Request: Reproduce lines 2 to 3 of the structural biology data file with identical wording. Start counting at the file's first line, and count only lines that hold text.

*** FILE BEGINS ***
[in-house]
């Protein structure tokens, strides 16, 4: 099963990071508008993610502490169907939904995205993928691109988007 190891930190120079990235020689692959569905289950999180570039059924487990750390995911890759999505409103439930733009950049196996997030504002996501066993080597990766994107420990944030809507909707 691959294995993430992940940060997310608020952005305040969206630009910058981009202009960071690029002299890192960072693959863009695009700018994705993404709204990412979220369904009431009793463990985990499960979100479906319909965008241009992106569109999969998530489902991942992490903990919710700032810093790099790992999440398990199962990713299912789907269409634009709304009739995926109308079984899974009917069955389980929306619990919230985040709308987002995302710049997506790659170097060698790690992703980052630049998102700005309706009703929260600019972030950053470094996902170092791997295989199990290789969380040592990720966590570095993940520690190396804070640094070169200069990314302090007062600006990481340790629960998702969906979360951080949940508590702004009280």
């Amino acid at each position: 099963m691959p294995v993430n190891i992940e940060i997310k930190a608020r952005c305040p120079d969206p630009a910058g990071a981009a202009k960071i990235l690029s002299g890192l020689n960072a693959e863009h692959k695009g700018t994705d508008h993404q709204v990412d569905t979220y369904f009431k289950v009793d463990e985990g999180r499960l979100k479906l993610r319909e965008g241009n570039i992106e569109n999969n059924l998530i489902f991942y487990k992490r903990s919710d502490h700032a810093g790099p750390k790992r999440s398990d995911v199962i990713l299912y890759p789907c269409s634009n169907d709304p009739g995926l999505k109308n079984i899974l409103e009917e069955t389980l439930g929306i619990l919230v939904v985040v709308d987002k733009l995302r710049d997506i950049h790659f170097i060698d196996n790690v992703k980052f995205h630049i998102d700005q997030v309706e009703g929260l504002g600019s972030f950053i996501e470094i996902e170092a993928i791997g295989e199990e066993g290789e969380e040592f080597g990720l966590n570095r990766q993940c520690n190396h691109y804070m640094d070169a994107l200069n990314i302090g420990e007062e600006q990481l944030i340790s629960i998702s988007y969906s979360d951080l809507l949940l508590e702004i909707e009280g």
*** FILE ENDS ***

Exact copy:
């Protein structure tokens, strides 16, 4: 099963990071508008993610502490169907939904995205993928691109988007 190891930190120079990235020689692959569905289950999180570039059924487990750390995911890759999505409103439930733009950049196996997030504002996501066993080597990766994107420990944030809507909707 691959294995993430992940940060997310608020952005305040969206630009910058981009202009960071690029002299890192960072693959863009695009700018994705993404709204990412979220369904009431009793463990985990499960979100479906319909965008241009992106569109999969998530489902991942992490903990919710700032810093790099790992999440398990199962990713299912789907269409634009709304009739995926109308079984899974009917069955389980929306619990919230985040709308987002995302710049997506790659170097060698790690992703980052630049998102700005309706009703929260600019972030950053470094996902170092791997295989199990290789969380040592990720966590570095993940520690190396804070640094070169200069990314302090007062600006990481340790629960998702969906979360951080949940508590702004009280």
């Amino acid at each position: 099963m691959p294995v993430n190891i992940e940060i997310k930190a608020r952005c305040p120079d969206p630009a910058g990071a981009a202009k960071i990235l690029s002299g890192l020689n960072a693959e863009h692959k695009g700018t994705d508008h993404q709204v990412d569905t979220y369904f009431k289950v009793d463990e985990g999180r499960l979100k479906l993610r319909e965008g241009n570039i992106e569109n999969n059924l998530i489902f991942y487990k992490r903990s919710d502490h700032a810093g790099p750390k790992r999440s398990d995911v199962i990713l299912y890759p789907c269409s634009n169907d709304p009739g995926l999505k109308n079984i899974l409103e009917e069955t389980l439930g929306i619990l919230v939904v985040v709308d987002k733009l995302r710049d997506i950049h790659f170097i060698d196996n790690v992703k980052f995205h630049i998102d700005q997030v309706e009703g929260l504002g600019s972030f950053i996501e470094i996902e170092a993928i791997g295989e199990e066993g290789e969380e040592f080597g990720l966590n570095r990766q993940c520690n190396h691109y804070m640094d070169a994107l200069n990314i302090g420990e007062e600006q990481l944030i340790s629960i998702s988007y969906s979360d951080l809507l949940l508590e702004i909707e009280g």